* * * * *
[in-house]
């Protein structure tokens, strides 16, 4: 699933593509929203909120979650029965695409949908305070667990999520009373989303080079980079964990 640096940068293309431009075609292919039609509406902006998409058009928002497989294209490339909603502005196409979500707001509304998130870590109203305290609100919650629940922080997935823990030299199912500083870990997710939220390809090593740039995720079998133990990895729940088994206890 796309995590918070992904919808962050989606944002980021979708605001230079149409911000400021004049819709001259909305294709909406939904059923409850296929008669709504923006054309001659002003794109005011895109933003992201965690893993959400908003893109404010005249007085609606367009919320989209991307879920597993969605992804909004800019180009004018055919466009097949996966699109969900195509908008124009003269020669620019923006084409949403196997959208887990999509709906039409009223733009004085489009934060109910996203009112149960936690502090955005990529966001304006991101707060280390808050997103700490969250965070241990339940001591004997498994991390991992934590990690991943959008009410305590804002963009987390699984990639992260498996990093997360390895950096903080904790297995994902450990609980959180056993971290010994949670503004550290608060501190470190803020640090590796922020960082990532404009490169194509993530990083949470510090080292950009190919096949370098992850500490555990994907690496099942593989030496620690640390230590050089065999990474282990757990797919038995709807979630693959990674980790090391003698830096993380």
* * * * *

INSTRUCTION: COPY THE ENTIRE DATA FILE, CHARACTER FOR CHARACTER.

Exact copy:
[in-house]
């Protein structure tokens, strides 16, 4: 699933593509929203909120979650029965695409949908305070667990999520009373989303080079980079964990 640096940068293309431009075609292919039609509406902006998409058009928002497989294209490339909603502005196409979500707001509304998130870590109203305290609100919650629940922080997935823990030299199912500083870990997710939220390809090593740039995720079998133990990895729940088994206890 796309995590918070992904919808962050989606944002980021979708605001230079149409911000400021004049819709001259909305294709909406939904059923409850296929008669709504923006054309001659002003794109005011895109933003992201965690893993959400908003893109404010005249007085609606367009919320989209991307879920597993969605992804909004800019180009004018055919466009097949996966699109969900195509908008124009003269020669620019923006084409949403196997959208887990999509709906039409009223733009004085489009934060109910996203009112149960936690502090955005990529966001304006991101707060280390808050997103700490969250965070241990339940001591004997498994991390991992934590990690991943959008009410305590804002963009987390699984990639992260498996990093997360390895950096903080904790297995994902450990609980959180056993971290010994949670503004550290608060501190470190803020640090590796922020960082990532404009490169194509993530990083949470510090080292950009190919096949370098992850500490555990994907690496099942593989030496620690640390230590050089065999990474282990757990797919038995709807979630693959990674980790090391003698830096993380």